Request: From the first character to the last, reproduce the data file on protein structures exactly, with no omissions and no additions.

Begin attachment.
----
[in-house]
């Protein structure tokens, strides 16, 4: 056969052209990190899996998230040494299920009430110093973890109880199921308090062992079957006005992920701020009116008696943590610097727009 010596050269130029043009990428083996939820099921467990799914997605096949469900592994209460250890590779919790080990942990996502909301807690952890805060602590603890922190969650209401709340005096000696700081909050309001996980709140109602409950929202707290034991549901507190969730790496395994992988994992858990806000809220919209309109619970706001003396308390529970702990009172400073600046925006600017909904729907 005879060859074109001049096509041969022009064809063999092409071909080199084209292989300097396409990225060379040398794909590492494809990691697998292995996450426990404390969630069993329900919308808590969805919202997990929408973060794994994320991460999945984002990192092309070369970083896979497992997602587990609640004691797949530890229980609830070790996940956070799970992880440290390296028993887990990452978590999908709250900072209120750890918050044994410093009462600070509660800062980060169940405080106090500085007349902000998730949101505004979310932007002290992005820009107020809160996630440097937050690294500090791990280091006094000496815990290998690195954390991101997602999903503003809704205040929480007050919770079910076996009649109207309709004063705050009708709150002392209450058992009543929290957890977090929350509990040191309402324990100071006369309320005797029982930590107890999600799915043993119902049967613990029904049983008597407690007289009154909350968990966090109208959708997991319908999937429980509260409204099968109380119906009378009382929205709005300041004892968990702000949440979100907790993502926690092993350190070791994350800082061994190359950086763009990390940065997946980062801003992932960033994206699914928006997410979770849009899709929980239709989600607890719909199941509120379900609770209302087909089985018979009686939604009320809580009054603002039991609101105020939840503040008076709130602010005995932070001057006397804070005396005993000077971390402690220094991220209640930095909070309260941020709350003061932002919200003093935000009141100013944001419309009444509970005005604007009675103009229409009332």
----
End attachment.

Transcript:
[in-house]
């Protein structure tokens, strides 16, 4: 056969052209990190899996998230040494299920009430110093973890109880199921308090062992079957006005992920701020009116008696943590610097727009 010596050269130029043009990428083996939820099921467990799914997605096949469900592994209460250890590779919790080990942990996502909301807690952890805060602590603890922190969650209401709340005096000696700081909050309001996980709140109602409950929202707290034991549901507190969730790496395994992988994992858990806000809220919209309109619970706001003396308390529970702990009172400073600046925006600017909904729907 005879060859074109001049096509041969022009064809063999092409071909080199084209292989300097396409990225060379040398794909590492494809990691697998292995996450426990404390969630069993329900919308808590969805919202997990929408973060794994994320991460999945984002990192092309070369970083896979497992997602587990609640004691797949530890229980609830070790996940956070799970992880440290390296028993887990990452978590999908709250900072209120750890918050044994410093009462600070509660800062980060169940405080106090500085007349902000998730949101505004979310932007002290992005820009107020809160996630440097937050690294500090791990280091006094000496815990290998690195954390991101997602999903503003809704205040929480007050919770079910076996009649109207309709004063705050009708709150002392209450058992009543929290957890977090929350509990040191309402324990100071006369309320005797029982930590107890999600799915043993119902049967613990029904049983008597407690007289009154909350968990966090109208959708997991319908999937429980509260409204099968109380119906009378009382929205709005300041004892968990702000949440979100907790993502926690092993350190070791994350800082061994190359950086763009990390940065997946980062801003992932960033994206699914928006997410979770849009899709929980239709989600607890719909199941509120379900609770209302087909089985018979009686939604009320809580009054603002039991609101105020939840503040008076709130602010005995932070001057006397804070005396005993000077971390402690220094991220209640930095909070309260941020709350003061932002919200003093935000009141100013944001419309009444509970005005604007009675103009229409009332």